On Tuesday evening, President Obama gave his final state of the union address. In terms of content, it was equal parts reflection, and looking towards the future of the country. Although he opened with a few jabs about the upcoming Iowa caucuses, the address did some serious projecting. Basking in the accomplishments of his administration for the past 7 years, President Obama noted progress on matters like marriage equality, and the economic recovery from the 2008 crash. While not explicitly passing the baton to either Hillary or Bernie, the remarks of President Obama made sent a clear message to the Democrats and their surrogates. There is more work to be done, and the country should not be pushed back in the spirit of hate and bigotry.
While President Obama did not mention Republican presidential candidate Donald Trump by name, everyone knew that he was being called out. In saying that anti-Muslim comments are “just wrong”, the President’s intent was to push back on Islamophobia that the GOP frontrunner is using. Considering the environment of hate we find ourselves in now, that was absolutely necessary. What I also was glad to hear was some defense of the economically disadvantaged. When President Obama said “Food stamp recipients didn’t cause the financial crisis”, that resonated. It should be obvious, but it needed to be said explicitly. Obama also mentioned the necessity of making college affordable for every American. This is a laudable goal. So is the anti-cancer initiative that he announced. He also spoke against redistricting, and voter suppression. The question that is now on the table is how to fight for all of these concerns. Now, the how will soon no longer be his concern.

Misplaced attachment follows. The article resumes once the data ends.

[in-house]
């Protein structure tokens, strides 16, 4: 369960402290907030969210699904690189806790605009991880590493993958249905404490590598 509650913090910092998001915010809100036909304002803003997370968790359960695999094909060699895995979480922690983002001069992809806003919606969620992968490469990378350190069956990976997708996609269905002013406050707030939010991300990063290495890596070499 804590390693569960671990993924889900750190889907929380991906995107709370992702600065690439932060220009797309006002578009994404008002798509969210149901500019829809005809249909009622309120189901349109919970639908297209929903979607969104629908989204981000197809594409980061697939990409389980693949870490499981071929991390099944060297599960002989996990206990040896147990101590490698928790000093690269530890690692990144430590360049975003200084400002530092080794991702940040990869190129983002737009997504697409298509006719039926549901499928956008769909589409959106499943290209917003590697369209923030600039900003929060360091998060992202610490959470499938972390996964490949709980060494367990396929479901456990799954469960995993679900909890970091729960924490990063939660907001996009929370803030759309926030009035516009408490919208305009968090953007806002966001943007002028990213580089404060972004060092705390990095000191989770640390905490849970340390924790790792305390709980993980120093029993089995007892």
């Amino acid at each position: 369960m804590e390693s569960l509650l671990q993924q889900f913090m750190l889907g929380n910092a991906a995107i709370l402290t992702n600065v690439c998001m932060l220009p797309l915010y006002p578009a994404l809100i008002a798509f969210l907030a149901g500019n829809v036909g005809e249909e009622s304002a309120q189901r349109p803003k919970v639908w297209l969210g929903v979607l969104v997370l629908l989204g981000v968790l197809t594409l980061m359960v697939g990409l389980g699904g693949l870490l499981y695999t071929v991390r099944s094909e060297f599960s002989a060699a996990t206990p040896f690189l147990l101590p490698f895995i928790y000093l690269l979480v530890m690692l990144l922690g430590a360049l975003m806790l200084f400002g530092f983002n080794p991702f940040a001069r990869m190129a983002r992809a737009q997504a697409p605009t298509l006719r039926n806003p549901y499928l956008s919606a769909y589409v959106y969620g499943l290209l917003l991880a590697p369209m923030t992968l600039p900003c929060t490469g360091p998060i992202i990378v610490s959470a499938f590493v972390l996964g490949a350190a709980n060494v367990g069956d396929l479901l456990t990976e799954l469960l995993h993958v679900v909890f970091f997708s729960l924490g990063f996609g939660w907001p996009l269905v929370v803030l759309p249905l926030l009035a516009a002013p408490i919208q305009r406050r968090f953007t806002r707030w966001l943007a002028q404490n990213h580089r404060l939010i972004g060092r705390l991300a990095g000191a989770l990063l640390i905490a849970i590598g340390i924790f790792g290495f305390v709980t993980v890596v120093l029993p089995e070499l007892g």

With President Obama now in the last year of his presidency, this address was something of a send-off, and a wrap up. As a writer who has critiqued President Obama from the left, even I have to admit that he has navigated a great deal of obstruction and disrespect gracefully. These concerted efforts would have discouraged the aspirations of all but the most determined. As an observer of politics, one must realize that presidents to a certain extent have to speak in generalities. Moving through the corridors of power is different from screaming truth in the direction of power. With this said, it is still necessary to point out what was not mentioned or emphasized enough.
The President said that the economy is better, and that we have recovered from the crisis. I’m not so sure about all that. To this writer, from my vantage point, things feel pretty stagnant.
In a speech that was over an hour, there was no mention of the Oregon militiamen and their armed takeover of a federal building. The media coddling of this group is sickening. While this particular band of snack devoid misfits aren’t threatening anyone but themselves, this softball approach can encourage and embolden copycats. There is a right-wing polarization in this country that is dangerous to people of color in general, and particularly those of Islamic faith as well. It’s politically expedient to speak on hate and call for the country to not indulge in Islamophobia for electoral purposes, but when armed thugs take over federal property, not a word?